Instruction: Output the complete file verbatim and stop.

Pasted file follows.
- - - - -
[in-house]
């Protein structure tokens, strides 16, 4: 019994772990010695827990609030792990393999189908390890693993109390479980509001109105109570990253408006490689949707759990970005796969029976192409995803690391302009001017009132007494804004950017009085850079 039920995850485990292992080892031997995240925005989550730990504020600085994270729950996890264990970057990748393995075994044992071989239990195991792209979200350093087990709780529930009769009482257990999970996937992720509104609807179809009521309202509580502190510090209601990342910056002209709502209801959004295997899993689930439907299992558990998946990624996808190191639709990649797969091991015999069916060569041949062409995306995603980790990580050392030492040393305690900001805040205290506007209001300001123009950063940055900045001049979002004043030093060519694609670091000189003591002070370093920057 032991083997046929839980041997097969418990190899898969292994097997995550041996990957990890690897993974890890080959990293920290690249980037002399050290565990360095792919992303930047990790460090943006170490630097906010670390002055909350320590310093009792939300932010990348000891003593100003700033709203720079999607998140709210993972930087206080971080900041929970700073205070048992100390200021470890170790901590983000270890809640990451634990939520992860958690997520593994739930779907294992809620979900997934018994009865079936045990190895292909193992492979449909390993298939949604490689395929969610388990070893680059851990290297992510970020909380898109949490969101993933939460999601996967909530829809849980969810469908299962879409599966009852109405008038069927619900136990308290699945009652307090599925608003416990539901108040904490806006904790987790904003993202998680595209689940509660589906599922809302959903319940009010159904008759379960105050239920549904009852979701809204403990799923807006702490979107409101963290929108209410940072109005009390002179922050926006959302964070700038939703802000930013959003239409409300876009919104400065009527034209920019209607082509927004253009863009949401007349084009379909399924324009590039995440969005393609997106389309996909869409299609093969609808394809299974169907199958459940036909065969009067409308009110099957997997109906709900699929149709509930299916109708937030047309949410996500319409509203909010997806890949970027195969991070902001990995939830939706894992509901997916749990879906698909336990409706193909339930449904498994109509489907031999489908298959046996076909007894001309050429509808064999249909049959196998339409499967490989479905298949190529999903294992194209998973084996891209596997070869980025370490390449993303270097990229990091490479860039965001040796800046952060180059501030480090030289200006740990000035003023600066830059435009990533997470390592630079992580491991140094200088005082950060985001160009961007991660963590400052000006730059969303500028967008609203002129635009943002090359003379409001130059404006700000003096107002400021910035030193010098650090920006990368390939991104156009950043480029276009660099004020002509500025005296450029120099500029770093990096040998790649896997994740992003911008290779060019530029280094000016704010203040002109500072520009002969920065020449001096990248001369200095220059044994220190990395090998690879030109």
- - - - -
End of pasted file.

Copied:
[in-house]
């Protein structure tokens, strides 16, 4: 019994772990010695827990609030792990393999189908390890693993109390479980509001109105109570990253408006490689949707759990970005796969029976192409995803690391302009001017009132007494804004950017009085850079 039920995850485990292992080892031997995240925005989550730990504020600085994270729950996890264990970057990748393995075994044992071989239990195991792209979200350093087990709780529930009769009482257990999970996937992720509104609807179809009521309202509580502190510090209601990342910056002209709502209801959004295997899993689930439907299992558990998946990624996808190191639709990649797969091991015999069916060569041949062409995306995603980790990580050392030492040393305690900001805040205290506007209001300001123009950063940055900045001049979002004043030093060519694609670091000189003591002070370093920057 032991083997046929839980041997097969418990190899898969292994097997995550041996990957990890690897993974890890080959990293920290690249980037002399050290565990360095792919992303930047990790460090943006170490630097906010670390002055909350320590310093009792939300932010990348000891003593100003700033709203720079999607998140709210993972930087206080971080900041929970700073205070048992100390200021470890170790901590983000270890809640990451634990939520992860958690997520593994739930779907294992809620979900997934018994009865079936045990190895292909193992492979449909390993298939949604490689395929969610388990070893680059851990290297992510970020909380898109949490969101993933939460999601996967909530829809849980969810469908299962879409599966009852109405008038069927619900136990308290699945009652307090599925608003416990539901108040904490806006904790987790904003993202998680595209689940509660589906599922809302959903319940009010159904008759379960105050239920549904009852979701809204403990799923807006702490979107409101963290929108209410940072109005009390002179922050926006959302964070700038939703802000930013959003239409409300876009919104400065009527034209920019209607082509927004253009863009949401007349084009379909399924324009590039995440969005393609997106389309996909869409299609093969609808394809299974169907199958459940036909065969009067409308009110099957997997109906709900699929149709509930299916109708937030047309949410996500319409509203909010997806890949970027195969991070902001990995939830939706894992509901997916749990879906698909336990409706193909339930449904498994109509489907031999489908298959046996076909007894001309050429509808064999249909049959196998339409499967490989479905298949190529999903294992194209998973084996891209596997070869980025370490390449993303270097990229990091490479860039965001040796800046952060180059501030480090030289200006740990000035003023600066830059435009990533997470390592630079992580491991140094200088005082950060985001160009961007991660963590400052000006730059969303500028967008609203002129635009943002090359003379409001130059404006700000003096107002400021910035030193010098650090920006990368390939991104156009950043480029276009660099004020002509500025005296450029120099500029770093990096040998790649896997994740992003911008290779060019530029280094000016704010203040002109500072520009002969920065020449001096990248001369200095220059044994220190990395090998690879030109």